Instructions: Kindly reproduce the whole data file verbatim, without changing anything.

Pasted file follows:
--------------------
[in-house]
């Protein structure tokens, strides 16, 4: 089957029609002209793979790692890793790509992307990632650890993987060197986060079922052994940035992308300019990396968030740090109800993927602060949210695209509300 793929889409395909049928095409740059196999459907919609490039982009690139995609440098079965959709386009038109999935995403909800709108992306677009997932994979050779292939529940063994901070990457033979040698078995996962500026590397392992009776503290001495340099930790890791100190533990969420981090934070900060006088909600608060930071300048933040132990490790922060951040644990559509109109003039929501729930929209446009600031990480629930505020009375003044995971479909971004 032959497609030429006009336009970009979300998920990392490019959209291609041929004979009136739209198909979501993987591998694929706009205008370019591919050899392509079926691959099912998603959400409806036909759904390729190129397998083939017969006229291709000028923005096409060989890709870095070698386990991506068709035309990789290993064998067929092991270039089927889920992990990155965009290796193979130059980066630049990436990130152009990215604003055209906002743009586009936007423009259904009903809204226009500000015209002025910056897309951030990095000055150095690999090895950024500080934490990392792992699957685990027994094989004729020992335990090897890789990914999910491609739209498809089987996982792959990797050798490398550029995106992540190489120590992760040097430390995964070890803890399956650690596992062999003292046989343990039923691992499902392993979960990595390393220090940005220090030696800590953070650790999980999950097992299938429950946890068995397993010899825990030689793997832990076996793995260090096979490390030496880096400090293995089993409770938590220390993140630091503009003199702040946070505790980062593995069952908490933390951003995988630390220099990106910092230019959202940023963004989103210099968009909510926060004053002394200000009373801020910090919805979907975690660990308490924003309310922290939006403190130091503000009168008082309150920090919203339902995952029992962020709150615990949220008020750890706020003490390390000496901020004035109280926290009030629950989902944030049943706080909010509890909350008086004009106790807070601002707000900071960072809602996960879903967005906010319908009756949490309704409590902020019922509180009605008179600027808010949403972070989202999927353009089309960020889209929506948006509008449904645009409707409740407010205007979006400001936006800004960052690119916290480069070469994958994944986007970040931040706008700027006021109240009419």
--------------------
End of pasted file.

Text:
[in-house]
């Protein structure tokens, strides 16, 4: 089957029609002209793979790692890793790509992307990632650890993987060197986060079922052994940035992308300019990396968030740090109800993927602060949210695209509300 793929889409395909049928095409740059196999459907919609490039982009690139995609440098079965959709386009038109999935995403909800709108992306677009997932994979050779292939529940063994901070990457033979040698078995996962500026590397392992009776503290001495340099930790890791100190533990969420981090934070900060006088909600608060930071300048933040132990490790922060951040644990559509109109003039929501729930929209446009600031990480629930505020009375003044995971479909971004 032959497609030429006009336009970009979300998920990392490019959209291609041929004979009136739209198909979501993987591998694929706009205008370019591919050899392509079926691959099912998603959400409806036909759904390729190129397998083939017969006229291709000028923005096409060989890709870095070698386990991506068709035309990789290993064998067929092991270039089927889920992990990155965009290796193979130059980066630049990436990130152009990215604003055209906002743009586009936007423009259904009903809204226009500000015209002025910056897309951030990095000055150095690999090895950024500080934490990392792992699957685990027994094989004729020992335990090897890789990914999910491609739209498809089987996982792959990797050798490398550029995106992540190489120590992760040097430390995964070890803890399956650690596992062999003292046989343990039923691992499902392993979960990595390393220090940005220090030696800590953070650790999980999950097992299938429950946890068995397993010899825990030689793997832990076996793995260090096979490390030496880096400090293995089993409770938590220390993140630091503009003199702040946070505790980062593995069952908490933390951003995988630390220099990106910092230019959202940023963004989103210099968009909510926060004053002394200000009373801020910090919805979907975690660990308490924003309310922290939006403190130091503000009168008082309150920090919203339902995952029992962020709150615990949220008020750890706020003490390390000496901020004035109280926290009030629950989902944030049943706080909010509890909350008086004009106790807070601002707000900071960072809602996960879903967005906010319908009756949490309704409590902020019922509180009605008179600027808010949403972070989202999927353009089309960020889209929506948006509008449904645009409707409740407010205007979006400001936006800004960052690119916290480069070469994958994944986007970040931040706008700027006021109240009419």